10 Works

Data from: The opsin genes of Amazonian cichlids

Daniel Escobar-Camacho, Erica Ramos, Cesar Martins & Karen L. Carleton
Vision is a critical sense for organismal survival with visual sensitivities strongly shaped by the environment. Some freshwater fishes with a Gondwanan origin are distributed in both South American rivers including the Amazon, as well as African rivers and lakes. These different habitats likely required adaptations to murky and clear environments. In this study, we compare the molecular basis of Amazonian and African cichlid fishes’ visual systems. We used next generation sequencing of genomes and...

Data from: Identification and validation of single nucleotide polymorphisms as tools to detect hybridization and population structure in freshwater stingrays

Vanessa Paes Cruz, Manuel Vera, Belén Gomes Pardo, John Taggart, Paulino Martinez, Claudio Oliveira & Fausto Foresti
Single nucleotide polymorphism (SNP) markers were identified and validated for two stingrays species, Potamotrygon motoro and Potamotrygon falkneri, using double digest restriction-site associated DNA (ddRAD) reads using 454-Roche technology. A total of 226 774 reads (65.5 Mb) were obtained (mean read length 289 ± 183 bp) detecting a total of 5399 contigs (mean contig length: 396 ± 91 bp). Mining this data set, a panel of 143 in silico SNPs was selected. Eighty-two of these...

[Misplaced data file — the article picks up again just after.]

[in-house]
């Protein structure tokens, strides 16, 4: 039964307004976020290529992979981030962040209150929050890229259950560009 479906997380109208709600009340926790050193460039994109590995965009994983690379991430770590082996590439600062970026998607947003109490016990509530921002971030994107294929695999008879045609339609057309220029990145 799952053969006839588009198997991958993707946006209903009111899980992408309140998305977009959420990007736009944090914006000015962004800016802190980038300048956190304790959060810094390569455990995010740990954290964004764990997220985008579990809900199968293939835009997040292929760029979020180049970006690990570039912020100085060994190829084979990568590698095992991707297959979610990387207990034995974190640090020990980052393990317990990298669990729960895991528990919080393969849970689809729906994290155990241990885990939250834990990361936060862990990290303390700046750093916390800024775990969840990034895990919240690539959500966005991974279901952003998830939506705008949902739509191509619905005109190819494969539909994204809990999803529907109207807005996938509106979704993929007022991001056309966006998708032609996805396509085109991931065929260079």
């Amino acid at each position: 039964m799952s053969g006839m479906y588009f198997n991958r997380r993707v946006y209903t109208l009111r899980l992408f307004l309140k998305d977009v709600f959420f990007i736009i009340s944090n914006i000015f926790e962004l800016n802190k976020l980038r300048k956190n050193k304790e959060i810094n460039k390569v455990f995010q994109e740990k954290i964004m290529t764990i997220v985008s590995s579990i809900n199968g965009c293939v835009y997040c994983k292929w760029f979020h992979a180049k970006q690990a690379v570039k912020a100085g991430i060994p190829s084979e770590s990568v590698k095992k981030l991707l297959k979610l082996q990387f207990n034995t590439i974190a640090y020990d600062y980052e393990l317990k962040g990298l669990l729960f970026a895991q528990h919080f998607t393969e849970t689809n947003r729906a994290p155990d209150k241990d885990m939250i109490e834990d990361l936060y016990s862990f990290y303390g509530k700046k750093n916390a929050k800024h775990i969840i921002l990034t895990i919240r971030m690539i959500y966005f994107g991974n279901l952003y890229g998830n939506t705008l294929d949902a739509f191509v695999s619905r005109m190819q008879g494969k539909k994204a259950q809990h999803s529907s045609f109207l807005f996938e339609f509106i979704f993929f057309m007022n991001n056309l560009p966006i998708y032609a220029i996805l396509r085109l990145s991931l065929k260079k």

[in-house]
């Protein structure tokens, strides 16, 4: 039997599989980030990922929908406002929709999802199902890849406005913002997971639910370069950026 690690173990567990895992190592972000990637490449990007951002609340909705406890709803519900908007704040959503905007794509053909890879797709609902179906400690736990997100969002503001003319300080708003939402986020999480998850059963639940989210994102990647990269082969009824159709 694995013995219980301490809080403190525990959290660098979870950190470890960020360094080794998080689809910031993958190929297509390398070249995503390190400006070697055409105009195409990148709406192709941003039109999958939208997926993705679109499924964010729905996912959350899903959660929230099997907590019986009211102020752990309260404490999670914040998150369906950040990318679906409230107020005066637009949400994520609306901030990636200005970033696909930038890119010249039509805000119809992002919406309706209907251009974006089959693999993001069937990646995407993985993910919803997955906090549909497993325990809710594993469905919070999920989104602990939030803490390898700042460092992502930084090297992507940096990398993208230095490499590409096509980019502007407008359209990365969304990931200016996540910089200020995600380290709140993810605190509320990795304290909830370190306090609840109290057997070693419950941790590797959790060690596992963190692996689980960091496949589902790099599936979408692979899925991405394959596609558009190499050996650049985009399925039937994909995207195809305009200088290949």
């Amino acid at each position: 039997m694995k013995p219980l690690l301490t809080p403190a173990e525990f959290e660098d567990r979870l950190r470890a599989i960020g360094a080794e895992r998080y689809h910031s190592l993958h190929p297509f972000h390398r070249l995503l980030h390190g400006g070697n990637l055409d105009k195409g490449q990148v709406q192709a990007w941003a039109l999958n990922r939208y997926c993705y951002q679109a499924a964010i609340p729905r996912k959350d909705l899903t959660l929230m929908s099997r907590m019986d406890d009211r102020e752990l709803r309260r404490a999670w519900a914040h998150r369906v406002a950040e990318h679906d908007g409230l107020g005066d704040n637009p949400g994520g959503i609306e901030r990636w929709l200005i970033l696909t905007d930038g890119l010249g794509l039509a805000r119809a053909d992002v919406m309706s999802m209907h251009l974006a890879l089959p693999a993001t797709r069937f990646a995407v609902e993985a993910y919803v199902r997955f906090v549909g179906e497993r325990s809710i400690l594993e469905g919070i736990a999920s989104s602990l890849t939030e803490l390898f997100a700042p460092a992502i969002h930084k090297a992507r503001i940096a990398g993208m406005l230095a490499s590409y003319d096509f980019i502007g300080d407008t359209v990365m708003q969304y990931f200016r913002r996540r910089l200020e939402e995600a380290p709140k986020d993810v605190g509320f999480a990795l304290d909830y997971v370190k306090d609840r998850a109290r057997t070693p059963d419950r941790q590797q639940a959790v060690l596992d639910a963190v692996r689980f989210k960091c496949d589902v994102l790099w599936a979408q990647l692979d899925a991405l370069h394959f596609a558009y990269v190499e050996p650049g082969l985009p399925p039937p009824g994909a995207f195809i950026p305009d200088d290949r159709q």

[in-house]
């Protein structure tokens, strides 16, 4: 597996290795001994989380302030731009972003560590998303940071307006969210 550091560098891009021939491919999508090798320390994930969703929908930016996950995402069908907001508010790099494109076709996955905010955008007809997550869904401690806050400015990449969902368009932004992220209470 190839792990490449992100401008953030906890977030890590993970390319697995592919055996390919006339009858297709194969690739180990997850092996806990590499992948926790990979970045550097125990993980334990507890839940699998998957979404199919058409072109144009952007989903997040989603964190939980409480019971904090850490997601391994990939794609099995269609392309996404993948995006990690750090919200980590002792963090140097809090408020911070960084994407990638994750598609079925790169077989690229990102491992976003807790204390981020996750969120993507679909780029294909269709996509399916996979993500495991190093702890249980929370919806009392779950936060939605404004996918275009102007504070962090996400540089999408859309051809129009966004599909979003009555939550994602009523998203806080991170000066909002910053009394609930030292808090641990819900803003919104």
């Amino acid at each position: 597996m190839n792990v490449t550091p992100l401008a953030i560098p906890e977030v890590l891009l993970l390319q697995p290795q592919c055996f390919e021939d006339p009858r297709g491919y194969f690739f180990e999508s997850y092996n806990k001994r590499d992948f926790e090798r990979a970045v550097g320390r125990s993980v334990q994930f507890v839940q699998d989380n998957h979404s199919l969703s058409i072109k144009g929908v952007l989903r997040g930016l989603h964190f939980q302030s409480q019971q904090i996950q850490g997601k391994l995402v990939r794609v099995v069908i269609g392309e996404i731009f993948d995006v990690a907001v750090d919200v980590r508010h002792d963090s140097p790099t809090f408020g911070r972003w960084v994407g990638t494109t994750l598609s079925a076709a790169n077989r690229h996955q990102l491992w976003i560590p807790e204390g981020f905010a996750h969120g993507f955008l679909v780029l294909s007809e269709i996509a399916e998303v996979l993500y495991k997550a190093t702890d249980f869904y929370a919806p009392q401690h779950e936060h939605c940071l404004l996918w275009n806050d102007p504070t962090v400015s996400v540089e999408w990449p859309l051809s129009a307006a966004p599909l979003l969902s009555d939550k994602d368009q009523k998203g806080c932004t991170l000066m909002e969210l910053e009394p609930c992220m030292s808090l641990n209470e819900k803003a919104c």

Data from: Persistence of the effect of frugivore identity on post-dispersal seed fate: consequences for the assessment of functional redundancy

Ana Paula Lugon, Marion Boutefeu, Emilie Bovy, Fernando Z. Vaz-De-Mello, Marie-Claude Huynen, Mauro Galetti & Laurence Culot
Large frugivores play an important role as seed dispersers and their extinction may affect plant regeneration. The consequences of such extinctions depend on the likelihood of other species being functionally redundant and on how post-dispersal events are affected. We assess the functional redundancy of two seed dispersers of the Atlantic Forest, the muriqui (Brachyteles arachnoides) and the tapir (Tapirus terrestris) through the comparison of their seed dispersal quality, taking into account post-dispersal events. We compare...

Data from: Importance of deep water uptake in tropical eucalypt forest

Mathias Christina, Yann Nouvellon, Jean-Paul Laclau, Jose L. Stape, Jean-Pierre Bouillet, George R. Lambais & Guerric Le Maire